At a Cascadia Center conference last week on the future of transportation titled "Beyond Oil," the star was the electric car. Electric vehicles and plug-in Priuses, converted SUVs, even a plug-in yellow school bus.
At a Cascadia Center conference last week on the future of transportation titled “Beyond Oil,” the star was the electric car.
Electric vehicles and plug-in hybrids were lined up outside the Microsoft Executive Conference Center during the two-day conference: plug-in Priuses, converted SUVs, even a plug-in yellow school bus.
True believers on grid-powered vehicles happily exchanged factoids inside. In such a crowd, Rob Elam, founder of Propel Biofuels, stuck out like a sore thumb.
Elam’s Seattle company is in the down-and-dirty business of distributing biodiesel, an alternative fuel made mostly out of vegetable oil that can be used in almost any standard diesel engine.
Most Read Business Stories
- 55,000 in Washington state may have to pay back thousands in jobless benefits
- 1 house, 45 offers: Homebuyers in Western Washington hard-pressed as supply remains scarce
- Boeing CEO gave up millions in pay; here's what he and other top execs earned
- Jeff Bezos gets fraction of legal fees from girlfriend’s brother
- Highlights of the $1.9T COVID bill nearing final passage
Biofuels, now based mostly out of soy and corn, have been criticized for not being cost-efficient — and some scientists have even cast doubt on their environmental benefits.
Others point out that biofuels are merely a halfway measure on the way to electric cars. That didn’t keep Elam from telling fans of electric vehicles that biofuels are the right thing to adopt, right now.
In the U.S., there are about 14 million diesel vehicles and 9 million flex-fuel vehicles that can run on biodiesel and ethanol, Elam told the audience.
“Both of these sectors are increasing faster than plug-in or electric cars,” he said. “We see that market as the largest, most obvious and practical place” to begin reducing greenhouse gases, he said.
Electric and plug-in hybrid cars are in an early stage of development. And when they do hit the market, they’re likely to account for a large quantity of greenhouse gas emissions, since a major portion of U.S. electricity comes from coal-fired plants.
More efficient biofuels derived from experimental crops like algae could be the solution to wean people off fossil fuels, he said.
Andy Frank, a professor at University of California, Davis, the first proponent of hybrid plug-in vehicles, said the transition to electricity-powered fleet is already starting.
Toyota and GM are about to launch their first mass-market plug-ins.
“Battery technology is here and good enough,” he said.
But electrification is not entirely incompatible with biofuels. Plug-in hybrids could run on a mix of biofuels and electricity, he said, and be the cure to the world’s addiction to oil.
— Angel Gonzalez
A new proposed high-rise hotel-condo tower in downtown Seattle was unveiled last week — in an odd way.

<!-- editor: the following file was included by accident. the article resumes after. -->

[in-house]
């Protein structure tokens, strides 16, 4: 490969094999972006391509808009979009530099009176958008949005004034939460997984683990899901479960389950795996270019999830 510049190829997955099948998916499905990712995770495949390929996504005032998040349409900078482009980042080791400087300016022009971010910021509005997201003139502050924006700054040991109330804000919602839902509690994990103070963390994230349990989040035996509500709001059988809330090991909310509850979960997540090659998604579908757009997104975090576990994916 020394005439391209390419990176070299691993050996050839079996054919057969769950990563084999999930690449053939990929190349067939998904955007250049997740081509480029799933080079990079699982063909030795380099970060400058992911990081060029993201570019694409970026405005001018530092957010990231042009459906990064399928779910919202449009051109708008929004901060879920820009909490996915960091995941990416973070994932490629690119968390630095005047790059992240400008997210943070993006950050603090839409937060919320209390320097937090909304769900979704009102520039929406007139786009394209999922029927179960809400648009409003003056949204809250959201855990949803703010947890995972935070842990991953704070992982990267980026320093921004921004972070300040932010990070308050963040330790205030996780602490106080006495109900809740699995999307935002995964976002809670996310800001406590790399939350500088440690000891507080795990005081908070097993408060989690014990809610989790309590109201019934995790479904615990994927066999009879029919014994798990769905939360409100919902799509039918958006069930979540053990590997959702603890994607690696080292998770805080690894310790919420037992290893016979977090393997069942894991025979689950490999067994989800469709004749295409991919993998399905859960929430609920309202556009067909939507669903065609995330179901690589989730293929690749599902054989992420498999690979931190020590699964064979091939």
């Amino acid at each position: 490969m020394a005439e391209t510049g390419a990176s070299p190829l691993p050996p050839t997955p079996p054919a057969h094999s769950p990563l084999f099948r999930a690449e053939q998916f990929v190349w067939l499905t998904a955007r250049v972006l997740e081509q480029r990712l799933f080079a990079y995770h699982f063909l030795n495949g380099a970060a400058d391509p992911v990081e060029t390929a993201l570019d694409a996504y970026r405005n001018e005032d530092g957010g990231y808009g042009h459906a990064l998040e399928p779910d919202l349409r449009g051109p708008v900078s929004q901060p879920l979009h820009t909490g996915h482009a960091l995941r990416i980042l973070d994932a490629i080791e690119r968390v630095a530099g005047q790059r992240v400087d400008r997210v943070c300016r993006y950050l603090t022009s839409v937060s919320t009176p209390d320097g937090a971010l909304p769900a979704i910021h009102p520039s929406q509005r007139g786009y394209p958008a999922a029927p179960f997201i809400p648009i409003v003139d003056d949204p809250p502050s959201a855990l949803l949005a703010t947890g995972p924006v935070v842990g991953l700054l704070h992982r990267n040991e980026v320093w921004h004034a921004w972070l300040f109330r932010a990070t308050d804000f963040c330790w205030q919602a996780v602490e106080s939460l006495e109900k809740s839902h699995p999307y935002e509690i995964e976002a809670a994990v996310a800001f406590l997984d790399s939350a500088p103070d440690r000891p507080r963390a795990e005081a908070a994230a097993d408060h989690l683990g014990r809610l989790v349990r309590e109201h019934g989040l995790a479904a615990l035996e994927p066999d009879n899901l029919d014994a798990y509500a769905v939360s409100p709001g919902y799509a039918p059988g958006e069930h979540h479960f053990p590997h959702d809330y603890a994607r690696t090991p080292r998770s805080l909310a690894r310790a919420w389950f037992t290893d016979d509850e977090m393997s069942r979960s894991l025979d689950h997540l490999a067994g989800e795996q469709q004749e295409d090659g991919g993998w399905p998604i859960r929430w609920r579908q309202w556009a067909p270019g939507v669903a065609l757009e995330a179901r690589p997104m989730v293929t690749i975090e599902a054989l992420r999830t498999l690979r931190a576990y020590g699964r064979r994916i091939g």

Two penthouse units at 1012 First Ave. were advertised on the Northwest Multiple Listing Service for presale at $1.75 million apiece — in a building that not only hasn’t broken ground but hasn’t even begun to seek city land-use and building permits.
“We’re not finding anything in our systems, and senior planning staff are unaware of this project,” Department of Planning and Development spokesman Alan Justad said in an e-mail.
There’s plenty of detail in the listings, however: They talk of a 35-story tower, designed by New York architect Ismael Leyva, with 290 hotel suites and 25 “exclusive luxury” condominiums, ready for occupancy in 2011. There’s even a rendering.
The property is on First between Spring and Madison streets, next door to a 2-year-old, 24-story tower that houses Hotel 1000 and the Madison Tower condominiums. County records indicate the five-story building now on the site was built in 1900.
The tower’s backdoor debut comes as many downtown condo projects already in the pipeline have been back-burnered because of the credit crunch.
The listing agent and property’s owner couldn’t be reached for comment Friday.
— Eric Pryne
No, Nordstrom still isn’t turning to the “friends and family, one day only, open until midnight” promotional tactics of some retailers, as President Blake Nordstrom promised earlier this year.
But the Seattle retailer does appear to be tweaking its promotional calendar amid a tough economy.
Already, Nordstrom moved up the start date of its half-yearly sale for women and children from June to May to take advantage of the Memorial Day shopping period.
And now this month, Nordstrom is introducing a new promotional program for its credit-card holders.
For every dollar they spend at Nordstrom Sept. 17-21, they’ll rack up triple the usual number of reward points, putting them closer to such perks as free standard shipping, complimentary alterations and an early access pass to the much-touted Anniversary Sale.
Speaking last week in New York, Chief Financial Officer Michael Koppel said the new promotion is intended to generate excitement and “get customers in while we have a great new assortment of fresh fall merchandise.”
The same day, Nordstrom reported a bigger-than-expected drop in August sales for stores open at least a year. Same-store sales declined 7.9 percent, worse than the 7.1 percent drop that analysts had expected.
“It’s very clear that the consumer has become more value-oriented,” Koppel said during his speech at the Goldman Sachs retail conference.
The new triple-reward-point program brings to eight the number of promotions Nordstrom will offer credit-card holders this year. Typically, they receive extra points for purchases made during five scheduled sale events, plus two private shopping events.
The rest of the year, they get two points for every dollar spent with Nordstrom.
— Amy Martinez
Comments? Send them to Rami Grunbaum: rgrunbaum@-
seattletimes.com or 206-464-8541